7. 7 CFR 502.11 - Pets.

    Code of Federal Regulations, 2012 CFR

    2012-01-01

    ... vaccinations. Pets that are the property of employees residing on BARC must be up to date on their vaccinations... 7 Agriculture 6 2012-01-01 2012-01-01 false Pets. 502.11 Section 502.11 Agriculture Regulations of... CONDUCT ON BELTSVILLE AGRICULTURE RESEARCH CENTER PROPERTY, BELTSVILLE, MARYLAND § 502.11 Pets....

  8. 7 CFR 502.11 - Pets.

    Code of Federal Regulations, 2013 CFR

    2013-01-01

    ... vaccinations. Pets that are the property of employees residing on BARC must be up to date on their vaccinations... 7 Agriculture 6 2013-01-01 2013-01-01 false Pets. 502.11 Section 502.11 Agriculture Regulations of... CONDUCT ON BELTSVILLE AGRICULTURE RESEARCH CENTER PROPERTY, BELTSVILLE, MARYLAND § 502.11 Pets....

  9. 7 CFR 500.10 - Pets.

    Code of Federal Regulations, 2012 CFR

    2012-01-01

    ... 7 Agriculture 6 2012-01-01 2012-01-01 false Pets. 500.10 Section 500.10 Agriculture Regulations of... NATIONAL ARBORETUM Conduct on U.S. National Arboreturm Property § 500.10 Pets. Pets brought upon USNA property must have proper vaccinations and, except assistance trained animals, must be kept on leash at...

  10. A Guide to Managing Your Classroom Pets.

    ERIC Educational Resources Information Center

    Caras, Robert

    1980-01-01

    The author suggests eight ideal classroom pets: hamsters; turtles; snakes; spiders; frogs and toads; fish; and birds. For each he gives suggestions on selecting the pet and housing and feeding it in the classroom. Desert terrariums and home pet care training are also discussed. (SJL)

  11. Synthesis, F-18 Radiolabeling, and MicroPET Evaluation of 3-(2,4-Dichlorophenyl)-N-alkyl-N-fluoroalkyl-2,5-dimethylpyrazolo[1,5-a]pyrimidin-7-amines as Ligands of the Corticotropin-Releasing Factor Type-1 (CRF1) Receptor

    PubMed Central

    Stehouwer, Jeffrey S.; Birnbaum, Matthew S.; Voll, Ronald J.; Owens, Michael J.; Plott, Susan J.; Bourke, Chase H.; Wassef, Michael A.; Kilts, Clinton D.; Goodman, Mark M.

    2015-01-01

    A series of 3-(2,4-dichlorophenyl)-N-alkyl-N-fluoroalkyl-2,5-dimethylpyrazolo[1,5-a]pyrimidin-7-amines were synthesized and evaluated as potential positron emission tomography (PET) tracers for the corticotropin-releasing factor type-1 (CRF1) receptor. Compounds 27,28,29, and 30 all displayed high binding affinity (≤ 1.2 nM) to the CRF1 receptor when assessed by in vitro competition binding assays at 23 °C, whereas a decrease in affinity (≥ 10-fold) was observed with compound 26. The logP7.4 values of [18F]26 – [18F]29 were in the range of ~2.2 – 2.8 and microPET evaluation of [18F]26 – [18F]29 in an anesthetized male cynomolgus monkey demonstrated brain penetrance, but specific binding was not sufficient enough to differentiate regions of high CRF1 receptor density from regions of low CRF1 receptor density. Radioactivity uptake in the skull, and sphenoid bone and/or sphenoid sinus during studies with [18F]28, [18F]28-d8, and [18F]29 was attributed to a combination of [18F]fluoride generated by metabolic defluorination of the radiotracer and binding of intact radiotracer to CRF1 receptors expressed on mast cells in the bone marrow. Uptake of [18F]26 and [18F]27 in the skull and sphenoid region was rapid but then steadily washed out which suggests that this behavior was the result of binding to CRF1 receptors expressed on mast cells in the bone marrow with no contribution from [18F]fluoride. PMID:26145817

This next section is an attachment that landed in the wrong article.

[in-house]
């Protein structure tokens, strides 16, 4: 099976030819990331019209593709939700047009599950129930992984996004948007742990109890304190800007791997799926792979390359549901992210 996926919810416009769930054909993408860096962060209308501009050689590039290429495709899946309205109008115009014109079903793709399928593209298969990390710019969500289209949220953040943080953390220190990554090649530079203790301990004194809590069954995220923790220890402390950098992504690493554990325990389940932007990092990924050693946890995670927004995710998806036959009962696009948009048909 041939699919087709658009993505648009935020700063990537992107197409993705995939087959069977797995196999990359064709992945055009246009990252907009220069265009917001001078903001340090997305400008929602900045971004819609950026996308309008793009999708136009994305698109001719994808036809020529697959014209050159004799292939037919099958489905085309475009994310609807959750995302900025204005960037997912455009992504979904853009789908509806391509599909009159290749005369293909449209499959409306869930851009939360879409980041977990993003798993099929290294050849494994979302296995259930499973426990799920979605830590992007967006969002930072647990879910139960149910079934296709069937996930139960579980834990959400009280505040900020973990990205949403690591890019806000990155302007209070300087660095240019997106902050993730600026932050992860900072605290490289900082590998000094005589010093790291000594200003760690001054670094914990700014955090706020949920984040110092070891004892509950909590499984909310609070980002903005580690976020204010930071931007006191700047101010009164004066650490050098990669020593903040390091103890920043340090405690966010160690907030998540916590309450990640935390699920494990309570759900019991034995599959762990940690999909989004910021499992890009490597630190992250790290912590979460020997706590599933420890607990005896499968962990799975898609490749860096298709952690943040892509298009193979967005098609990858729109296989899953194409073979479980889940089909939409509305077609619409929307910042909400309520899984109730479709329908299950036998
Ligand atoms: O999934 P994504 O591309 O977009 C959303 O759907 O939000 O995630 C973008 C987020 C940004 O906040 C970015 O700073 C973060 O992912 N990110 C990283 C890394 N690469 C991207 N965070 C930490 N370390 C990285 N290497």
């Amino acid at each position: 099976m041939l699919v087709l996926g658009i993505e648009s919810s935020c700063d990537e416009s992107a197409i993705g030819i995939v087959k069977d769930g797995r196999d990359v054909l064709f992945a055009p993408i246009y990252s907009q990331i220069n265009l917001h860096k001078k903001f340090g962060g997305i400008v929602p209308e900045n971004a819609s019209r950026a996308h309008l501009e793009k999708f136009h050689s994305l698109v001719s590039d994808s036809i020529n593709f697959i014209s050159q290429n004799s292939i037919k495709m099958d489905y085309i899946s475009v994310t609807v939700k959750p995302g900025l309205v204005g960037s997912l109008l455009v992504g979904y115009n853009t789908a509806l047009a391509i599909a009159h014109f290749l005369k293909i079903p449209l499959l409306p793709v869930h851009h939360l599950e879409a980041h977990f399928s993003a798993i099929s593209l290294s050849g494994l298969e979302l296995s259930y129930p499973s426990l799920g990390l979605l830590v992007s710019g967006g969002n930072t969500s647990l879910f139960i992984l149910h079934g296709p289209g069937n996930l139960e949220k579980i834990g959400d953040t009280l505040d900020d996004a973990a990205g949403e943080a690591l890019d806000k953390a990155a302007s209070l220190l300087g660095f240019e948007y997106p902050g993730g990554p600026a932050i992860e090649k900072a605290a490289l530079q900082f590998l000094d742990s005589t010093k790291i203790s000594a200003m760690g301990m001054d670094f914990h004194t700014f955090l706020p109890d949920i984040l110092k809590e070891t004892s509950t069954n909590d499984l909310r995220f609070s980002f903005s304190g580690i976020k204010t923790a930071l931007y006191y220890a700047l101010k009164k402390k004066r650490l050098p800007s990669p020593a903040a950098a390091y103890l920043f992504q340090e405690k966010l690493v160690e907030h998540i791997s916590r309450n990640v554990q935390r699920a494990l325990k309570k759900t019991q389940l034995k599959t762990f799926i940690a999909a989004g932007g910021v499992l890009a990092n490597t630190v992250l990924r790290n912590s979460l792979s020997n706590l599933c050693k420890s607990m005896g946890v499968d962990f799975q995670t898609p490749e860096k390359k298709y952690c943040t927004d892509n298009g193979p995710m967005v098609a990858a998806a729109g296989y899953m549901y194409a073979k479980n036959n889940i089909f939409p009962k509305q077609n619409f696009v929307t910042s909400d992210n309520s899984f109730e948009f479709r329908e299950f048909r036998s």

12. Structure-Based Discovery of New Antagonist and Biased Agonist Chemotypes for the Kappa Opioid Receptor.

    PubMed

    Zheng, Zhong; Huang, Xi-Ping; Mangano, Thomas J; Zou, Rodger; Chen, Xin; Zaidi, Saheem A; Roth, Bryan L; Stevens, Raymond C; Katritch, Vsevolod

    2017-04-13